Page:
ARGELLATA, Petrus de.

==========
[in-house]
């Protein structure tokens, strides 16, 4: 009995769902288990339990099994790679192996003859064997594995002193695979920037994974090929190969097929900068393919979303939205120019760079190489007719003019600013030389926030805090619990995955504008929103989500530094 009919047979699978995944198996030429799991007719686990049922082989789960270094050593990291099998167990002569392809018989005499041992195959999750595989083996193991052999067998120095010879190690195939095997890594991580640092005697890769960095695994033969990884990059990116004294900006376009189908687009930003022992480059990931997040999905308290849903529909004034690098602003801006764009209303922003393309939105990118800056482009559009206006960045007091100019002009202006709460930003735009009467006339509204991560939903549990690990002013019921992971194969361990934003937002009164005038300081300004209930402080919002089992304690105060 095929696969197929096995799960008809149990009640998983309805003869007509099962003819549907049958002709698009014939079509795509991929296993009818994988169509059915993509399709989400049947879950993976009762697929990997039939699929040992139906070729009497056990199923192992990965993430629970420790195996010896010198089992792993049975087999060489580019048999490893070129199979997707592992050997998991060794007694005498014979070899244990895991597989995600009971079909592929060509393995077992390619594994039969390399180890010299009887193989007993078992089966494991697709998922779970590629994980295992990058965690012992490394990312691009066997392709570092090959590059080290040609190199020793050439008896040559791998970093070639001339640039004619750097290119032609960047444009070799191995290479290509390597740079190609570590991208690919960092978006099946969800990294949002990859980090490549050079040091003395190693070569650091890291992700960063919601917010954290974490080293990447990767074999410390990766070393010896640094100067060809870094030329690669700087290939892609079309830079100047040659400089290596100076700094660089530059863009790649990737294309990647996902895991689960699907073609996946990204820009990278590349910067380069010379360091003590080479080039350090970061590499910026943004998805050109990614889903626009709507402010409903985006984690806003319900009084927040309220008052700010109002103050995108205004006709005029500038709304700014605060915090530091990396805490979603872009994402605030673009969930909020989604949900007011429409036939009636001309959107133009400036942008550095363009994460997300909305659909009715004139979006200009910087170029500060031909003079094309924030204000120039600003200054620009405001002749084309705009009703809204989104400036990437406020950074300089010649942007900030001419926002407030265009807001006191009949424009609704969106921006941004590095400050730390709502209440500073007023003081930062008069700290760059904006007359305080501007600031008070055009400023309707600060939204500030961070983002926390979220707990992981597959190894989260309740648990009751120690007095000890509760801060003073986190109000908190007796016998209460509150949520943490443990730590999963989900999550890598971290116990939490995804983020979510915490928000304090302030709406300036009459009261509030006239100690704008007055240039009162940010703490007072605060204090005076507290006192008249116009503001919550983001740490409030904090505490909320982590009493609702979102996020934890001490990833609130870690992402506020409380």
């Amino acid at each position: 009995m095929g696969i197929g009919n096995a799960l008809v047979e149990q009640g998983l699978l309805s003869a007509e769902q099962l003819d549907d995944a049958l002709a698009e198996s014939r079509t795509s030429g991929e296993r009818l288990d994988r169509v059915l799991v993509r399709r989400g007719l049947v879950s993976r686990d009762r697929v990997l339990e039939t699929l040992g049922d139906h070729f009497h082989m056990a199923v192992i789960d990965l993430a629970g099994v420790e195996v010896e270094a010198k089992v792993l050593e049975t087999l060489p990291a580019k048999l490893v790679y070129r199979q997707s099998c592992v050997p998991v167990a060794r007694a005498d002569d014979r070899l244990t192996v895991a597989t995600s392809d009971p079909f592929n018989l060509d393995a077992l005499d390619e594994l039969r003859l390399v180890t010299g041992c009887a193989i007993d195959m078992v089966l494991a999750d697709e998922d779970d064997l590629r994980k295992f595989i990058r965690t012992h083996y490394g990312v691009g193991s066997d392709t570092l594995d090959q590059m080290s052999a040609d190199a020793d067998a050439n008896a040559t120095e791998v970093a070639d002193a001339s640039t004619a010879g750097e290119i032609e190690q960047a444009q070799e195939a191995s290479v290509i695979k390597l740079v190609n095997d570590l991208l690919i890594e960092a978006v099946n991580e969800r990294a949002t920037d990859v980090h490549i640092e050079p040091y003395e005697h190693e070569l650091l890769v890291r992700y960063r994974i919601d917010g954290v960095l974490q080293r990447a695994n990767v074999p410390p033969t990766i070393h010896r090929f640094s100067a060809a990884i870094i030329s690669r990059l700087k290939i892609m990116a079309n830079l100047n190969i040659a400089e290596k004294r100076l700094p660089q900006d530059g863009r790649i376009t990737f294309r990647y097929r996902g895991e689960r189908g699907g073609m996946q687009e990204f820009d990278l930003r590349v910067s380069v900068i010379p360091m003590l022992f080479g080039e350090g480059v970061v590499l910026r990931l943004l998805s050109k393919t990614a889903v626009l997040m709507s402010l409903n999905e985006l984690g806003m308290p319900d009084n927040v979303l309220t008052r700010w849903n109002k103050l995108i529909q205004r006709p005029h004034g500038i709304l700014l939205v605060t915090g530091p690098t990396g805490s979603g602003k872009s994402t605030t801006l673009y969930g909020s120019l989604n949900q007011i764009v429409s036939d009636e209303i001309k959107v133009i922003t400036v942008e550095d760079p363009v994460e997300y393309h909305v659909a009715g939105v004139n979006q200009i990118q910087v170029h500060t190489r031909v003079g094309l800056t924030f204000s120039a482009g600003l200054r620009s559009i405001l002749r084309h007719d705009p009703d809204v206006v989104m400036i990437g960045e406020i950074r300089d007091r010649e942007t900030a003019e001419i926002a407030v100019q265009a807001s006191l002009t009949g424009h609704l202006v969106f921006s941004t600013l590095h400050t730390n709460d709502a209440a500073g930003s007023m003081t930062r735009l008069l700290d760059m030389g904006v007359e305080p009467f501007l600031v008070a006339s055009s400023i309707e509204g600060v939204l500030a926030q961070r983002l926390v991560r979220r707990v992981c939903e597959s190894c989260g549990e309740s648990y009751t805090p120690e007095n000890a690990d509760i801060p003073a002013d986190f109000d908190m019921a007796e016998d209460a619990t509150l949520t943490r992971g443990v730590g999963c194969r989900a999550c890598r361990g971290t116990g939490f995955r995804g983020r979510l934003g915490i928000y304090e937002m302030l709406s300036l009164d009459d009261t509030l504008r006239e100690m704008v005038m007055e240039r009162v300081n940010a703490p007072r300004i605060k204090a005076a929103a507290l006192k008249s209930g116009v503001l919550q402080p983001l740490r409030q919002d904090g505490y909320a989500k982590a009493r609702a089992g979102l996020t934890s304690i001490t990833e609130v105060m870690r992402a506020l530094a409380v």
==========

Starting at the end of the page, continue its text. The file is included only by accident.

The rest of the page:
INCUNABULAR MEDICINE AND SURGERY Venice, Bonetus Locatellus, for Octavianus Scotus, 22 Feb. 1497/98. Folio. ff. 131, A-P8 Q-R6, lacking final blank. Gothic letter, double column. Decorated initials. Title, R1 and penultimate leaf strengthened at gutter, title slightly yellowed with ancient offsetting, tiny worm trail to upper blank margin of A5-8 (repaired to A7), couple of upper edges untrimmed, the odd marginal spot or mark, traces of blind impression to blank foot of last. A very good copy in modern vellum over boards, modern bookplate and Libreria Rappaport label to front pastedown, occasional C16 ms annotations. A very good copy of the third edition of this influential work on general surgery - one of the best surgical texts of the first half of the C15 (Luzón). Medical incunables are infrequent on the market. Petrus d Argellata (d.1423) trained with the great surgeon Guy de Chauliac and taught at Bologna. He was an excellent surgeon, specialised in hernia operations, kidney stones, skull and bone fractures (Crespi, Diz. Bib. It. ). First published in 1480, Chirurgia gathers his wide-ranging medical experience. Much reliant on Galen, Hippocrates, Dioscorides and Avicenna, six parts deal with the most common conditions and surgical procedures, with references to useful remedies to heal symptoms like fever or spasms, and to help scarring. Book I discusses swellings such as phlegmons, skin inflammations, blisters, carbuncles, those caused by the plague, scrofula, tumours, wounds to sundry body parts, surgery on nerves or skull fractures. Book II focuses on ailments of the head, including internal and external swellings, eye inflammation and gum ache, conditions of the breasts, the stomach, testicles, anus, varicose veins, gout, and many more. Book III discusses wounds of all kinds, head to foot, some due to specific causes (e.g., dog bite, weapons). Book IV is unexpectedly concerned with ways of preserving, cleaning and adorning one s hair, skin and face (e.g., painting it red, removing wrinkles. though not surgically!). Book V, on conditions of the eye, ear and teeth, as well as hernia and castration, and includes a most interesting account of Argellata s autopsy of Pope Alexander V, who died suddenly in Bologna in 1410. He describes in detail each passage of the operation, and how the body parts were either buried or embalmed. Book VI focuses on purges, vomit, fractures and cauteria . The C16 annotator was an Italian physician, who translated a Latin phrase as dislombato . He glossed a few passages, e.g., on the use of oils to treat wounds, ways of operating on skull fractures, head wounds and ringworm. Goff A953; BMC V 449; GW 2323; Durling 258 (1531 ed.); Osler 7413, 7414. Not in Wellcome or Heirs of Hippocrates. A. Luzón, La Universidad de Barcelona en el siglo XVI (2005).